Tá aithne ar mhuintir Cheatharlach mar “The Scallion Aters” le fada an lá. ‘Sé is cúis leis an leasainm neamhghnách seo ná gur chuir Ceatharlach furmhór an bharra oiniúin ar fail do Bhaile Átha Cliath tráth, mar atá mínithe anseo.
Tá saineolaí béaloidis, Michael Fortune, ag obair go dian le tamall anuas chun aird a tharraingt ar an mbunús atá leis an ainm seo agus bhí áthas nach beag orainn nuair a roghnaíodh an Ghaelscoil mar cheann de na scoileanna chun páirt a ghlacadh ann. Mar chuid de seo, bronnadh an-chuid síolta scailliúin i bpotaí síl beaga in-bhithmhillte orainn. Cuireadh cuid de na síolta go díreach sna ceapacha plandaí i ngairdín na scoile agus tugadh cuid eile acu abhaile le cur ansin.
Idir an aimsir ghleoite le déanaí agus an t-uisce ónár mbutaí uisce, ná na scailliúin ag fás go láidir. Má tá fonn ort cuid acu a chur ag fás an bhliain seo chugainn, cliceáil anseo le haghaidh tuilleadh eolais ar conas tabhairt faoi.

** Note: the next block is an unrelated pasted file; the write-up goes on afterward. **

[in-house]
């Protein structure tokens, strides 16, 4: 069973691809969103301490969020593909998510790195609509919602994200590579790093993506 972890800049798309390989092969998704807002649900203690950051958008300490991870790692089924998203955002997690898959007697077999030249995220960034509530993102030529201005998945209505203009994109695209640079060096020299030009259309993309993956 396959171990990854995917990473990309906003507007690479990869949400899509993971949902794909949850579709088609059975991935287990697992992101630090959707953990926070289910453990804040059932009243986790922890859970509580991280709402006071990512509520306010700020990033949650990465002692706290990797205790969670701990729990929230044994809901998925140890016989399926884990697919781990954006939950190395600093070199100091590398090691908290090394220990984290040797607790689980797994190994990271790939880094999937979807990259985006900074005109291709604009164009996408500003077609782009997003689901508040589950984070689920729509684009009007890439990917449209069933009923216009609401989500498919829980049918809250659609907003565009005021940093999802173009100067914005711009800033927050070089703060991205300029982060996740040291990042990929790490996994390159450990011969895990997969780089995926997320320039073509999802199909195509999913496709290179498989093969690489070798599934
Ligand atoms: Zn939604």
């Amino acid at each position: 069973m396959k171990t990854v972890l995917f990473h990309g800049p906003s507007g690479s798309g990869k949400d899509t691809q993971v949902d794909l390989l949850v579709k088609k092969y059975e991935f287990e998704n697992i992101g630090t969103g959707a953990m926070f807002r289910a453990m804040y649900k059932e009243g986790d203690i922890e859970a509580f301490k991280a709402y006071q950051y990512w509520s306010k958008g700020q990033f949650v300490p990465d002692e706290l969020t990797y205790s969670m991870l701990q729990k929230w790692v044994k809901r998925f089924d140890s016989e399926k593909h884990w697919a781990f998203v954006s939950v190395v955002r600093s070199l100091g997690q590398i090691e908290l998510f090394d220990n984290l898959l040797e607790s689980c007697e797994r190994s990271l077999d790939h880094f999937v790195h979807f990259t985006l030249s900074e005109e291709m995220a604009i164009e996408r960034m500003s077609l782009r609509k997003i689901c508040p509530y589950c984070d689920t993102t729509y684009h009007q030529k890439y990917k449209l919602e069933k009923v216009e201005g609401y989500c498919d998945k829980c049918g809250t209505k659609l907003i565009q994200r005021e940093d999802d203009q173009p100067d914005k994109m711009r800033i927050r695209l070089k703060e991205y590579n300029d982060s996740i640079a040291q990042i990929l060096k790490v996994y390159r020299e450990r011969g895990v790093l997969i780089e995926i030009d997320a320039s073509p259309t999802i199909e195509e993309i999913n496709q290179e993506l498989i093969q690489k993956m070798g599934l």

The people of Carlow have been known as “The Scallion Aters” for many years. The reason behind this unusual nickname is the Carlow once supplied much of the onion crop to Dublin, as explained here.
Folklore expert Michael Fortune has been working on raising awareness of the origin of this unique nickname and we were delighted that An Ghaelscoil was chosen as a participating school. This meant that we were presented with lots of scallion seedlings in biodegradable seed pots. Some of the seedlings were planted directly into the vegetable beds in our school garden and others were brought home to be planted in the children’s own gardens.
With the wonderful weather we have had recently and plenty of water from our rainwater harvesting water-butts, the scallions have been growing rapidly. If you would like to try to grown some next year, click here for further information as to how you can “grow it yourself”.